- The primary MX record for your domain doesn't point to Exchange Online Protection (EOP)
An organization’s domain whose MX record points to EOP resembles the following. (The MX record contains "mail.protection.outlook.com.")An MX record for a domain whose primary MX record doesn't point to EOP resembles the following. (The MX record does not contain "mail.protection.outlook.com.")
contoso.com. IN MX 10 contoso-com.mail.protection.outlook.comOr, the domain may have EOP as a secondary MX record. (The number in the MX record indicates its priority. High numbers indicate lower priority. This means that mail is first routed to the MX record that has the lower number and that retries are made at subsequently higher numbers.) Consider the following example:
fabrikam.com. IN MX 10 mail.fabrikam.comIn either case, fabrikam.com routes mail to its on-premises mail server first (or through a third-party-hosted email filter) and then routes mail to EOP by using connectors or internal email forwarding from its on-premises mail server.
fabrikam.com. IN MX 10 mail.fabrikam.com.
fabrikam.com. IN MX 100 contoso-com.mail.protection.outlook.com.
The message traverses the following path from the Internet to the mailbox:
Within EOP, the SPF check is performed on IP address 2. (This is the on-premises mail server’s relaying IP address.) However, the SPF check should have been performed on IP address 1. (This is the original connecting IP address.) Because EOP uses IP address 2 instead of IP address 1, any domain that publishes an SPF hard fail will fail SPF and will be marked incorrectly as spam. This occurs even if the domain would originally have passed SPF if the messages had been sent first through EOP and then to the on-premises mail server.
This occurs if the MX record points to the on-premises mail servers or to a third-party-hosted email filtering service.
- Email is routed out of EOP and then back in to EOP
Some organizations route mail in through EOP, then out to an on-premises mail server or third-party filtering service, and then back in through EOP again. In this case, the domain’s primary MX record points to EOP. Email is relayed to an on-premises mail server through outgoing connectors and back into EOP through connectors or even through MX-based routing.
The typical way to do this is through centralized mail control routing if the on-premises mail server is an Exchange server. If the on-premises mail server isn't an Exchange server, the local version of a connector is used, or mail is relayed back by using MX-based routing.
If a connector is set up from EOP to the on-premises mail server, and if the connector is configured correctly from the on-premises mail server back to EOP, the previous spam verdict is reused and filtered accordingly when the message is relayed back to EOP.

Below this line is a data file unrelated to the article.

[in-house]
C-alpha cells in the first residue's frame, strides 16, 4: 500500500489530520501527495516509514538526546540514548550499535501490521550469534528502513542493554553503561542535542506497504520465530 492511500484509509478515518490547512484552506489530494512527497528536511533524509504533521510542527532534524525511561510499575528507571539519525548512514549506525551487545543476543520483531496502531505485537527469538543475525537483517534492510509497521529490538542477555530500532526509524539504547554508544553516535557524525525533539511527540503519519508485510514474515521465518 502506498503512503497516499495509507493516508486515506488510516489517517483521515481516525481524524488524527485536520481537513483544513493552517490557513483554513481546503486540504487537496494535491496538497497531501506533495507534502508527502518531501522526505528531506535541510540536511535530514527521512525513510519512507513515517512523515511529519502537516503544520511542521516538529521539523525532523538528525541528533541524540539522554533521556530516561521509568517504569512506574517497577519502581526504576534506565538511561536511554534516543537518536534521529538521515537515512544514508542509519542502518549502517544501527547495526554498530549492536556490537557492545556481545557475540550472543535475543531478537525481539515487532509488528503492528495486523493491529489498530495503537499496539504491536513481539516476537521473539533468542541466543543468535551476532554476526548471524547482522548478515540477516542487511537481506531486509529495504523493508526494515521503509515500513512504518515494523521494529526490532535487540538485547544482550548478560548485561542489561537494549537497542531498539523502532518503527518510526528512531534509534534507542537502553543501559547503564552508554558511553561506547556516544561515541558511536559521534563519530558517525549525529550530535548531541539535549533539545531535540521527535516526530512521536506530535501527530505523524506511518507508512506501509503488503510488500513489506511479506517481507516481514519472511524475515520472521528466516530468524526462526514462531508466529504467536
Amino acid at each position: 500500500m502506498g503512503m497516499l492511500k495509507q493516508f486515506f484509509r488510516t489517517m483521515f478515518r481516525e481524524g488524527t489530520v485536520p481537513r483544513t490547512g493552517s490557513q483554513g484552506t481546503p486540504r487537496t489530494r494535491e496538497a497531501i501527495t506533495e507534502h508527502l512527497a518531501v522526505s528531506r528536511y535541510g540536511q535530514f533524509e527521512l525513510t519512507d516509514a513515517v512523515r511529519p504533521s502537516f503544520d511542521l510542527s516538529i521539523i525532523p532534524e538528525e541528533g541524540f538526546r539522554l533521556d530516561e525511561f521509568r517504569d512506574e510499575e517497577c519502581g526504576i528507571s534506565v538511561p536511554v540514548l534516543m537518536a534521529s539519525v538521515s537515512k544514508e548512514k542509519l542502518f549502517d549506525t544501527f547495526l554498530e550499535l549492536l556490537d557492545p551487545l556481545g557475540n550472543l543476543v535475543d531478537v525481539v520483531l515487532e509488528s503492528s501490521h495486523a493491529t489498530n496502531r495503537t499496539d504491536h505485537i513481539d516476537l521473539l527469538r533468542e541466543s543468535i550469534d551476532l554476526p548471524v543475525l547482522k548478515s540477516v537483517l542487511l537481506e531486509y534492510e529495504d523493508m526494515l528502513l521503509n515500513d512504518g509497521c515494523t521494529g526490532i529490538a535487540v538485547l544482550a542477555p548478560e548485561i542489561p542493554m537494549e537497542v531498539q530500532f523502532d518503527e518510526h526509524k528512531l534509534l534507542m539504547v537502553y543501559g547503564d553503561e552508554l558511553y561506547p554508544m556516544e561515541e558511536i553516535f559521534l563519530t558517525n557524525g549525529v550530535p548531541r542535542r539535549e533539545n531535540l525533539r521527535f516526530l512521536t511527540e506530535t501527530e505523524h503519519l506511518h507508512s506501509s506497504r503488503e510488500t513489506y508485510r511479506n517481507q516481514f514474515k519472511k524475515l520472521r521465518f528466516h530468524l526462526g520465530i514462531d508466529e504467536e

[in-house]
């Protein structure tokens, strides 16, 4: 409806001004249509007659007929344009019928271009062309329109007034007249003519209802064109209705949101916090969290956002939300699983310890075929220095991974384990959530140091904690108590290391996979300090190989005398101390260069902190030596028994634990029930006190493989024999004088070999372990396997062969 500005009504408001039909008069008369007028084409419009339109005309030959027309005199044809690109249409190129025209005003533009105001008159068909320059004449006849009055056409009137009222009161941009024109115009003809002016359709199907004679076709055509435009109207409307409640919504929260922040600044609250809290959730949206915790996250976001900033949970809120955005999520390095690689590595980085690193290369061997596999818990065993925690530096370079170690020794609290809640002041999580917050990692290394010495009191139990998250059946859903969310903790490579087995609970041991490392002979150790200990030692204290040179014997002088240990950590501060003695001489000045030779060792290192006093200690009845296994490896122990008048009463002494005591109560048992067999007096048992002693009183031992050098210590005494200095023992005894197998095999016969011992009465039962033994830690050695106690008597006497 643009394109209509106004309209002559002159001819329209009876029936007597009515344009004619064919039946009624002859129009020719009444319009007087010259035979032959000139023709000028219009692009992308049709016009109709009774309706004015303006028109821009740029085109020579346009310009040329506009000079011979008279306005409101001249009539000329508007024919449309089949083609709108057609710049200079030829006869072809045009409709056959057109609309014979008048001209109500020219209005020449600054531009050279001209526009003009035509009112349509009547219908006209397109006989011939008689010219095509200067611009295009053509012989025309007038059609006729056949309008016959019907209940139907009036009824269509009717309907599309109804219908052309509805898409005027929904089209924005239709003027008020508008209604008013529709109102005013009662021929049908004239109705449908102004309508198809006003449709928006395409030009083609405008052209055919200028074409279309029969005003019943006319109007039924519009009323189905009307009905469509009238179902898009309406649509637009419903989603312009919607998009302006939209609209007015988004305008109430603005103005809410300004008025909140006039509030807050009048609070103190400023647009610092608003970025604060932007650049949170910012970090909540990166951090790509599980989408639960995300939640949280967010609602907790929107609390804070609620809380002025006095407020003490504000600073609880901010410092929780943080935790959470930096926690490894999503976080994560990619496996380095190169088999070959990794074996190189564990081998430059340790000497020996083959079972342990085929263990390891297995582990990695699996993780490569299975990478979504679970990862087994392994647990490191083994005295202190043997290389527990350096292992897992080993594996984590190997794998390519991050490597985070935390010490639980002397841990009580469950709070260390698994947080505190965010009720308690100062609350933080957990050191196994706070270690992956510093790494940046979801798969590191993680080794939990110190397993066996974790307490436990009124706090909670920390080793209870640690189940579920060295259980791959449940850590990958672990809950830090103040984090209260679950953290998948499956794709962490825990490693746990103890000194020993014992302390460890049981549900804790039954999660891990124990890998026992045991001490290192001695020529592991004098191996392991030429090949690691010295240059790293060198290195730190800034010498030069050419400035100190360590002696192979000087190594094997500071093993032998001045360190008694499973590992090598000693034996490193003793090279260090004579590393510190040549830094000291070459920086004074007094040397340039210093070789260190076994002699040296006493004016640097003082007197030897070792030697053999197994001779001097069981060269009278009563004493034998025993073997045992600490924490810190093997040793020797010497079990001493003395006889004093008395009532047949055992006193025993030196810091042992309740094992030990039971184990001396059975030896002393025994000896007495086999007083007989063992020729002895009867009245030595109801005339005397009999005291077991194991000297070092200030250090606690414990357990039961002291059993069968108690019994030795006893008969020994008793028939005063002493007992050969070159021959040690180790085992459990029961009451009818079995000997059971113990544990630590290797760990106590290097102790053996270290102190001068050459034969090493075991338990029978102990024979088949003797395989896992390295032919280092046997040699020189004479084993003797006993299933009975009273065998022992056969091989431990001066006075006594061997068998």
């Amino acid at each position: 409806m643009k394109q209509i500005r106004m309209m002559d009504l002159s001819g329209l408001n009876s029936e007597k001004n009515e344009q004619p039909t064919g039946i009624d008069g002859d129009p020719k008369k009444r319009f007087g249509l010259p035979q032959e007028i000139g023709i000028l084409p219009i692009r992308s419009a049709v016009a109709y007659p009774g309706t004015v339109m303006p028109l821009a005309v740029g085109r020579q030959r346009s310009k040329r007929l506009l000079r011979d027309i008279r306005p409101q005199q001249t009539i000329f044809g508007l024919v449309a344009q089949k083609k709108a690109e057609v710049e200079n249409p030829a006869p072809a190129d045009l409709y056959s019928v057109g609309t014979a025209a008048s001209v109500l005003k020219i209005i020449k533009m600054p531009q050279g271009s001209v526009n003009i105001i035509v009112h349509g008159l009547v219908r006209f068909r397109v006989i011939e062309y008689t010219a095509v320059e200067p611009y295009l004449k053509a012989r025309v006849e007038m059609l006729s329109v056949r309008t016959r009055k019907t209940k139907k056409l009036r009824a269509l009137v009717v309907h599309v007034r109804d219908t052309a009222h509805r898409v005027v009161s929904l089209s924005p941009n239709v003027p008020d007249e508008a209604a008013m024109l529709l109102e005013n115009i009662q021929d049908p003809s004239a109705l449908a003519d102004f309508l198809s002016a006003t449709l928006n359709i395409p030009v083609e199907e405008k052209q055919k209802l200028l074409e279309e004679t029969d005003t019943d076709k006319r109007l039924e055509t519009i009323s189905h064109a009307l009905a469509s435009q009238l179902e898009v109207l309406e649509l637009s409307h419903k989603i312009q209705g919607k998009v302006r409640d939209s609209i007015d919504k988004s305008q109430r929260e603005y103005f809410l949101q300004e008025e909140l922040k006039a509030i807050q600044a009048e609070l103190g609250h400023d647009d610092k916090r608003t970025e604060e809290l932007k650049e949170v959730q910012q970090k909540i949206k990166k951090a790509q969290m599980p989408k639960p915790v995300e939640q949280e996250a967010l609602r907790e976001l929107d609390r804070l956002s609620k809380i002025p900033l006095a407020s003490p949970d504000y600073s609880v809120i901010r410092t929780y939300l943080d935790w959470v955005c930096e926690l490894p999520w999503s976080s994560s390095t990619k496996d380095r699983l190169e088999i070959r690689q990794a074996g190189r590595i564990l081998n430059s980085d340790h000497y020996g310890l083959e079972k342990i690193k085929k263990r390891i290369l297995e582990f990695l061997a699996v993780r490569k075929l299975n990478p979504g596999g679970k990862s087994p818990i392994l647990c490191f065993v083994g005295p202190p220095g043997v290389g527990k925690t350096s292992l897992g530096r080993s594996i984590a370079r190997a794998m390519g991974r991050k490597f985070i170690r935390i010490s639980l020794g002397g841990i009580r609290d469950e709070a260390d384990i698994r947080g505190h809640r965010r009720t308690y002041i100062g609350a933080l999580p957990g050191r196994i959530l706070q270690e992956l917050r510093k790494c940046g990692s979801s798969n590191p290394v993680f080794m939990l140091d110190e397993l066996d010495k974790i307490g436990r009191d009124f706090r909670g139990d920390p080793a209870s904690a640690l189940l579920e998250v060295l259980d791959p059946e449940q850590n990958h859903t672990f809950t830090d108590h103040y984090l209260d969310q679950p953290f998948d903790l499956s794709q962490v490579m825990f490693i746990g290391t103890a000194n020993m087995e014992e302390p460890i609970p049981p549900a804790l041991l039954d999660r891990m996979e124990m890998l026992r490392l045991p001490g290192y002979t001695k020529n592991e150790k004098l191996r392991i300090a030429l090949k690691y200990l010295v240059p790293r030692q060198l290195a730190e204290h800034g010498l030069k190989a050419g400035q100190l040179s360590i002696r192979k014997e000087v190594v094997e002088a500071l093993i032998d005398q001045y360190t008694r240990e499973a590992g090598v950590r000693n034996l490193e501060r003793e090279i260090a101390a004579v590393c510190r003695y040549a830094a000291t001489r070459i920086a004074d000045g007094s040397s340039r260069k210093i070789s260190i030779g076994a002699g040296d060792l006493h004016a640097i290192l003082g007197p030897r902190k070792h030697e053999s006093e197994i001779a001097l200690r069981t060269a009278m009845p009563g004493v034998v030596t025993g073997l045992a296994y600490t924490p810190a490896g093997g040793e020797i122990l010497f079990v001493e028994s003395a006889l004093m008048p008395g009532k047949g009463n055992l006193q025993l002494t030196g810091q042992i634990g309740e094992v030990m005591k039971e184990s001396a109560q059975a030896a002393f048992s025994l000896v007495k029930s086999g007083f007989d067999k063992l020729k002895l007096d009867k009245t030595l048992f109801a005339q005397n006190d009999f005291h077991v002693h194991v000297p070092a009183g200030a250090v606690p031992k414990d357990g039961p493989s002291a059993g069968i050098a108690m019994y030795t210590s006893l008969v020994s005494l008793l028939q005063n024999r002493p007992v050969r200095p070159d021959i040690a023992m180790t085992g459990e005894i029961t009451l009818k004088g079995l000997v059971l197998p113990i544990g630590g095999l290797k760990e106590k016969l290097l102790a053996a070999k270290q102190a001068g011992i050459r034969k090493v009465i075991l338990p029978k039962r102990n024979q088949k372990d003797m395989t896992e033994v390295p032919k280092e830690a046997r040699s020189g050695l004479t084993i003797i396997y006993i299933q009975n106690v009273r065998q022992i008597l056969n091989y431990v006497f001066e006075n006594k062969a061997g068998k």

However, if the outgoing and incoming connectors for EOP aren't configured correctly, the message is scanned again. The original SPF check that uses IP address 1 will be correct. However, the second SPF check (the check that uses IP address 3) will be incorrect, and that's the SPF check that's used on the second spam scan. Any sending domain that publishes an SPF hard fail will be marked as spam regardless of whether the first check was correct, and this leads to incorrect filtering results (that is, false positives).
To do this, take one of the following actions, as appropriate for your situation:
- If the primary MX record for your domain doesn't point to Exchange Online Protection (EOP)
Make sure that the domain's primary MX record points to EOP and not to the on-premises mail server or third-party filter.
If the domain’s primary MX record can't be pointed to EOP, EOP will automatically detect when it's not the primary MX record and stop enforcing the ASF option for SPF hard fail. When the MX record points to EOP, the service detects this and starts enforcing the ASF option.
- If email is routed out of EOP and then back to EOP
Make sure that your connectors are configured correctly to maintain the required headers from EOP to an on-premises mail server and then from the on-premises mail server back to EOP. This maintains the original spam verdict from the first time that a message was scanned in EOP so that it's reused when it's sent back to EOP the second time.
If the necessary connectors aren't created, EOP will automatically detect when this situation occurs and stop enforcing the ASF option for SPF hard fail. When the required connectors are created, the service detects this and starts enforcing the ASF option.
For more information about connectors, see Configure mail flow using connectors in Office 365.
For more information about centralized mail control options, see Transport options in Exchange 2013 hybrid deployments.
Article ID: 3089691 - Last Review: Dec 21, 2016 - Revision: 1